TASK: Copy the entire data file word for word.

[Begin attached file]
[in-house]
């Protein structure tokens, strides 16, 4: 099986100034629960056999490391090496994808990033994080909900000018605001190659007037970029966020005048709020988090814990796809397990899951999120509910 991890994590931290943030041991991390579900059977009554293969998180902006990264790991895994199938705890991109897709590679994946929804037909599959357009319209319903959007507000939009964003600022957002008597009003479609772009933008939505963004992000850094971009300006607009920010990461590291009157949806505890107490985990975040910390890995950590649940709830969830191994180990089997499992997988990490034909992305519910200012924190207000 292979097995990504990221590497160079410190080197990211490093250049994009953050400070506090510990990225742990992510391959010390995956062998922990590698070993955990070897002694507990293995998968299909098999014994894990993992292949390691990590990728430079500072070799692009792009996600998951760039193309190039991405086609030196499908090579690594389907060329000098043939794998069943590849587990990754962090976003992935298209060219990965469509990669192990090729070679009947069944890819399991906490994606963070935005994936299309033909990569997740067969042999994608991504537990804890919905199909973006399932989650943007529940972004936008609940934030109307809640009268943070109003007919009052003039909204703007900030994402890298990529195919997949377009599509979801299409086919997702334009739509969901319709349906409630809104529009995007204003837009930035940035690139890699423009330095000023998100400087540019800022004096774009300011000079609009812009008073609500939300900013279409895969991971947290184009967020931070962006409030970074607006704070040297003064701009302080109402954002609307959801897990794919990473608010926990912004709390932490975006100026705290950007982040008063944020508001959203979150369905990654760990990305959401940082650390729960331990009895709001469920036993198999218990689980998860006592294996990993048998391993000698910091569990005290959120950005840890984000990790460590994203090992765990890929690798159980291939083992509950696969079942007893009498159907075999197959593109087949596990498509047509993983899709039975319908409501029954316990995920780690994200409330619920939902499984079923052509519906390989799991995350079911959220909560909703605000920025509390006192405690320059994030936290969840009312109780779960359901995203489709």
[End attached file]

[in-house]
């Protein structure tokens, strides 16, 4: 099986100034629960056999490391090496994808990033994080909900000018605001190659007037970029966020005048709020988090814990796809397990899951999120509910 991890994590931290943030041991991390579900059977009554293969998180902006990264790991895994199938705890991109897709590679994946929804037909599959357009319209319903959007507000939009964003600022957002008597009003479609772009933008939505963004992000850094971009300006607009920010990461590291009157949806505890107490985990975040910390890995950590649940709830969830191994180990089997499992997988990490034909992305519910200012924190207000 292979097995990504990221590497160079410190080197990211490093250049994009953050400070506090510990990225742990992510391959010390995956062998922990590698070993955990070897002694507990293995998968299909098999014994894990993992292949390691990590990728430079500072070799692009792009996600998951760039193309190039991405086609030196499908090579690594389907060329000098043939794998069943590849587990990754962090976003992935298209060219990965469509990669192990090729070679009947069944890819399991906490994606963070935005994936299309033909990569997740067969042999994608991504537990804890919905199909973006399932989650943007529940972004936008609940934030109307809640009268943070109003007919009052003039909204703007900030994402890298990529195919997949377009599509979801299409086919997702334009739509969901319709349906409630809104529009995007204003837009930035940035690139890699423009330095000023998100400087540019800022004096774009300011000079609009812009008073609500939300900013279409895969991971947290184009967020931070962006409030970074607006704070040297003064701009302080109402954002609307959801897990794919990473608010926990912004709390932490975006100026705290950007982040008063944020508001959203979150369905990654760990990305959401940082650390729960331990009895709001469920036993198999218990689980998860006592294996990993048998391993000698910091569990005290959120950005840890984000990790460590994203090992765990890929690798159980291939083992509950696969079942007893009498159907075999197959593109087949596990498509047509993983899709039975319908409501029954316990995920780690994200409330619920939902499984079923052509519906390989799991995350079911959220909560909703605000920025509390006192405690320059994030936290969840009312109780779960359901995203489709």